disturbance, which results in values measured in laboratory tests that are too low [Lambe and Whitman,
1969; Jamiolkowski et al., 1985]. Alternatively, E
u
can be measured using in situ tests (Chapter 15) or a
crude estimate of E
u
can be made from the undrained shear strength using the empirical relations shown
in Table 17.3. However, there is signicant variability in the ratio E
s
/c
u
, which has been reported to vary
from 40 to more than 3000 [Holtz and Kovacs, 1981].
Dening Terms
Effective stress ( ) Intergranular stress that exists between soil particles.
Elastic modulus (E
s
) Ratio of the change in stress divided by the corresponding change in strain for
an axially loaded sample. Also called Youngs modulus.
Failure envelope A line tangent to a series of Mohrs circles at failure.
Intermediate principal stress (
2
) In a set of three principal stresses acting at a point in a soil mass,
the intermediate principal stress is the one that is less than or equal to the major principal stress
but greater than or equal to the minor principal stress.
Major principal stress (
1
) The largest of a set of three principal stresses acting at a point in a soil
mass.
Minor principal stress (
3
) The smallest of a set of three principal stresses acting at a point in a
soil mass.
Mohrs circle A graphical representation of the state of stress at a point in a soil mass.
Plane strain conditions A loading condition where the normal strain on one plane is zero as would
occur for a long retaining wall or embankment.
Principal planes A set of three orthogonal (mutually perpendicular) planes that exist at any point
in a soil mass on which the shear stresses are zero.
Principal stresses The normal stresses acting on a set of three principal planes.
Residual friction angle (
r
) For clays and some sedimentary rocks it is the friction angle that is
reached after very large strains.
Total stress () The sum of the effective stress and the pore water pressure.
TABLE 17.3 Approximate Relationship between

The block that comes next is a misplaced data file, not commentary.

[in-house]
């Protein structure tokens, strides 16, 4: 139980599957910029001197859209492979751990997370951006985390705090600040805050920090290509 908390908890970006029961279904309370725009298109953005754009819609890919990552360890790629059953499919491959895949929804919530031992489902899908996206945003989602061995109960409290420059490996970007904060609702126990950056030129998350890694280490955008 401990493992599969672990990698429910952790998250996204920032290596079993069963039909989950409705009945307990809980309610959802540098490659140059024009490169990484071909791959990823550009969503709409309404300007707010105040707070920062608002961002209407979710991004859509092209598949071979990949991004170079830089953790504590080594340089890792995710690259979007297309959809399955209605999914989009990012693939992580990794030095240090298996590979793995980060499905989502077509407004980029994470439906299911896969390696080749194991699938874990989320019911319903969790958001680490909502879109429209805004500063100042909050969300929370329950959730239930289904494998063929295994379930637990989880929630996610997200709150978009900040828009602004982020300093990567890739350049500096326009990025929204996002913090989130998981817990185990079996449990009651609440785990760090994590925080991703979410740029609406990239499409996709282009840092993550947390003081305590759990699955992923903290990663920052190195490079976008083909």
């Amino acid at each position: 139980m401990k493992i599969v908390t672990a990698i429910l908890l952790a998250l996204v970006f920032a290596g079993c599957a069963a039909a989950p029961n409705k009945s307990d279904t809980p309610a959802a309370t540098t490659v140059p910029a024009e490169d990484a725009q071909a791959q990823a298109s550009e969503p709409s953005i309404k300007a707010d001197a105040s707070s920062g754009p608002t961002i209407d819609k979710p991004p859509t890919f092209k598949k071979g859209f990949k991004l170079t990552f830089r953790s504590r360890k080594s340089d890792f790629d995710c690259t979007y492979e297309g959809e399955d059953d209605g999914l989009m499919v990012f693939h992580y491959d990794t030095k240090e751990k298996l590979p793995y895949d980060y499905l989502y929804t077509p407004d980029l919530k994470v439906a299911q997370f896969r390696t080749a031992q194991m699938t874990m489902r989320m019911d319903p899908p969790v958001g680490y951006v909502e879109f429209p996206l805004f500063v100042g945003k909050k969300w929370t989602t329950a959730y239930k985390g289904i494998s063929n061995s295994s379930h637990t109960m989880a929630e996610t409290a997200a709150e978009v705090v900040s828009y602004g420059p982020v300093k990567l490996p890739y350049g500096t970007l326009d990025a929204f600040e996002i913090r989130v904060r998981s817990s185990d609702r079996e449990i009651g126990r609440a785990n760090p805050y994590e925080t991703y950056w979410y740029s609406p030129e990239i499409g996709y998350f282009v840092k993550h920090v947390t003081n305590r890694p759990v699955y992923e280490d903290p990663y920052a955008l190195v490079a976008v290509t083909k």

Undrained Youngs Modulus and Undrained
Shear Strength
E
s
/c
u
OCR
*
PI
**
< 30 30 < PI < 50 PI > 50
<3 600 300 125
3 to 5 400 200 75
>5 150 75 50
* OCR = overconsolidation ratio (dened in Chapter 19).
** PI = plasticity index (dened in Chapter 15).
Source: U.S. Navy, 1986. Soil Mechanics, Design Man-
ual 7.1, p. 7.1-215. Naval Facilities Engineering Com-
mand. Alexandria, VA.
2003 by CRC Press LLC
References
Bjerrum, L. 1973. Problems of soil mechanics and construction on soft clays and structurally unstable
soils. In Proc. 8th Int. Conf. Soil Mech. Found. Eng. 3:111159.
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Further Information
Holtz and Kovacs [1981], Lambe and Whitman [1969], and Mitchell [1993] are recommended for a
review of the fundamentals of the shear strength of soils.
Laboratory testing procedures are discussed in Head [1982, 1986], U.S. Army [1970], Lambe [1951], and
Bowles [1992] as well as the ASTM procedures referenced in Table 17.1.
Major conferences on the shear strength and deformation properties of soil include Research Conference
on Shear Strength of Cohesive Soils, ASCE, 1960; Laboratory Shear Testing of Soils, ASTM STP 361,
1964; Laboratory Shear Strength of Soil, STP 740, 1980; and Advanced Triaxial Testing of Soil and
Rock, ASTM STP 977, 1986.
Relevant state-of-the-art papers include Bjerrum [1973]; Ladd et al. [1977]; and Jamiolkowski et al.
[1985].